Vasili Nikitich Mitrokhin was an officer for the KGB, the Soviet Union’s secret police. In 1992 he revealed names of Western agents, spies and informers who had worked for the Soviets during the Cold War. His trove of secrets, called the Mitrokhin Archive, had 300,000 confidential documents. Mitrokhin was born on March 3, 1922 in a central Russian town called Yurasovo. The second of five children, he spent most of his childhood in Moscow. After graduating with a law degree, Mitrokhin went to diplomatic academy. In 1948, he joined the Soviet secret services and performed several undercover missions abroad. His superiors transferred him to Moscow at the end of the 1950s and put him in charge of the KGB Foreign Affairs Archive. Mitrokhin’s position gave him access to confidential information about the Communist Party’s intelligence operations. Some of the documents he saw contained proof of the Soviet regime’s systematic repression of dissidents. Mitrokhin became disillusioned with Communism, concluding that the movement had lost its ideological values. He became a secret opponent of the Communist Party.
Mitrokhin invented a code to copy thousands of reports. He stored the information until he could smuggle it outside the country and publish it. By the time he retired in 1984, he had filled six trunks with confidential documents about the KGB’s activities. The opportunity to publish the documents came seven years later  when the Soviet Union dissolved. Borders finally opened up and Mitrokhin was able to release his precious material. In March 1992, he traveled to Latvia with a suitcase full of reports and secret dossiers. His first stop was the US embassy, but the Americans did not consider him credible. Mitrokhin went to the British embassy where officials sensed the importance of his information and asked to see the archive. Mitrokhin moved to England to decode his documents. His work with Britain’s Secret Intelligence Service, the SIS, was kept secret for seven years. In 1999, Mitrokhin’s revelations were published. Western countries found out the identities of Soviet Union informants during the Cold War. Many of them were well-known politicians, journalists and diplomats. The Mitrokhin archive created an enormous scandal.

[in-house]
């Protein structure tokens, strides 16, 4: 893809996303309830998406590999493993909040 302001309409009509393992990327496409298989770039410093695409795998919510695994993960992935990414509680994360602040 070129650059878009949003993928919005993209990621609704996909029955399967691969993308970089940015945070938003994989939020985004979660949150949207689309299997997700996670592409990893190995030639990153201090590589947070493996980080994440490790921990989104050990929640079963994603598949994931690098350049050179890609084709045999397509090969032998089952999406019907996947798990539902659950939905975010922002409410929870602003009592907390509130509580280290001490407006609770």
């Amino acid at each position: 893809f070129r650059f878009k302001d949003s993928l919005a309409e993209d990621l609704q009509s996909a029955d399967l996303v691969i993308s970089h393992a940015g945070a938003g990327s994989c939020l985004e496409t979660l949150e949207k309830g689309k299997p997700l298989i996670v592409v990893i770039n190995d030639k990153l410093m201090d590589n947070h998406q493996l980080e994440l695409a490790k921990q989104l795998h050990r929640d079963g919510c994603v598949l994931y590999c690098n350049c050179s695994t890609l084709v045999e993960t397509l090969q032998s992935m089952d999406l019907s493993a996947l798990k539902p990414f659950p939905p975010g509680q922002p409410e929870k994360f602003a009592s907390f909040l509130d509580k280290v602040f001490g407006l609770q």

Mitrokhin died in London on January 23, 2004. He was 82. While distrusted by many, Mitrokhin was nevertheless considered by the FBI to be the best-informed Soviet source the West ever had.